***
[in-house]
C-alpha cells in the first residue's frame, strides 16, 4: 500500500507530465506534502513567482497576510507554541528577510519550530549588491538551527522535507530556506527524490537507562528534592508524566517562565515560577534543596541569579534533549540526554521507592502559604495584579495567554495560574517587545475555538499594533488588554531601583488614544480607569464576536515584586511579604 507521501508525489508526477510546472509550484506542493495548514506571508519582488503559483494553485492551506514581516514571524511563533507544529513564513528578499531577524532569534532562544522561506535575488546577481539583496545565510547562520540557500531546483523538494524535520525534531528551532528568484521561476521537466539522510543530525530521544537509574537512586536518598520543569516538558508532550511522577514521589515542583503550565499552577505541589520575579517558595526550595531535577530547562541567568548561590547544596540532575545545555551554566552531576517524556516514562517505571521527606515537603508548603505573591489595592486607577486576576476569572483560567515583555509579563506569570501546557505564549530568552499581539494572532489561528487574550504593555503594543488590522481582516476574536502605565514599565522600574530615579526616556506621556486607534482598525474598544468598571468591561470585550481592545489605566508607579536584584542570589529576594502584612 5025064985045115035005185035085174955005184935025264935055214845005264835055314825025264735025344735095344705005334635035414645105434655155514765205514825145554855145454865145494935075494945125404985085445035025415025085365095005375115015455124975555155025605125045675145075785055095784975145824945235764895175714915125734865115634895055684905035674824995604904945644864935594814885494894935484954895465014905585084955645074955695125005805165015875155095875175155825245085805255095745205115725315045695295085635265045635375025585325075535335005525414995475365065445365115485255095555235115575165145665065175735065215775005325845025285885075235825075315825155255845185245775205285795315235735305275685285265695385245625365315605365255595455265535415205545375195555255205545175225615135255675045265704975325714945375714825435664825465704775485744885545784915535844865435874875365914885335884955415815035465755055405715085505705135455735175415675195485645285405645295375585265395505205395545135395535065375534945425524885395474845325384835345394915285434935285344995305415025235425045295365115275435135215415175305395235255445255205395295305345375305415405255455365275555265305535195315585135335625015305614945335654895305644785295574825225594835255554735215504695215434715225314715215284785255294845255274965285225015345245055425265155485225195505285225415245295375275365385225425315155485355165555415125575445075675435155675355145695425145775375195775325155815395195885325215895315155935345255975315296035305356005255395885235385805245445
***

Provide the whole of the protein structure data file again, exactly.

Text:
[in-house]
C-alpha cells in the first residue's frame, strides 16, 4: 500500500507530465506534502513567482497576510507554541528577510519550530549588491538551527522535507530556506527524490537507562528534592508524566517562565515560577534543596541569579534533549540526554521507592502559604495584579495567554495560574517587545475555538499594533488588554531601583488614544480607569464576536515584586511579604 507521501508525489508526477510546472509550484506542493495548514506571508519582488503559483494553485492551506514581516514571524511563533507544529513564513528578499531577524532569534532562544522561506535575488546577481539583496545565510547562520540557500531546483523538494524535520525534531528551532528568484521561476521537466539522510543530525530521544537509574537512586536518598520543569516538558508532550511522577514521589515542583503550565499552577505541589520575579517558595526550595531535577530547562541567568548561590547544596540532575545545555551554566552531576517524556516514562517505571521527606515537603508548603505573591489595592486607577486576576476569572483560567515583555509579563506569570501546557505564549530568552499581539494572532489561528487574550504593555503594543488590522481582516476574536502605565514599565522600574530615579526616556506621556486607534482598525474598544468598571468591561470585550481592545489605566508607579536584584542570589529576594502584612 5025064985045115035005185035085174955005184935025264935055214845005264835055314825025264735025344735095344705005334635035414645105434655155514765205514825145554855145454865145494935075494945125404985085445035025415025085365095005375115015455124975555155025605125045675145075785055095784975145824945235764895175714915125734865115634895055684905035674824995604904945644864935594814885494894935484954895465014905585084955645074955695125005805165015875155095875175155825245085805255095745205115725315045695295085635265045635375025585325075535335005525414995475365065445365115485255095555235115575165145665065175735065215775005325845025285885075235825075315825155255845185245775205285795315235735305275685285265695385245625365315605365255595455265535415205545375195555255205545175225615135255675045265704975325714945375714825435664825465704775485744885545784915535844865435874875365914885335884955415815035465755055405715085505705135455735175415675195485645285405645295375585265395505205395545135395535065375534945425524885395474845325384835345394915285434935285344995305415025235425045295365115275435135215415175305395235255445255205395295305345375305415405255455365275555265305535195315585135335625015305614945335654895305644785295574825225594835255554735215504695215434715225314715215284785255294845255274965285225015345245055425265155485225195505285225415245295375275365385225425315155485355165555415125575445075675435155675355145695425145775375195775325155815395195885325215895315155935345255975315296035305356005255395885235385805245445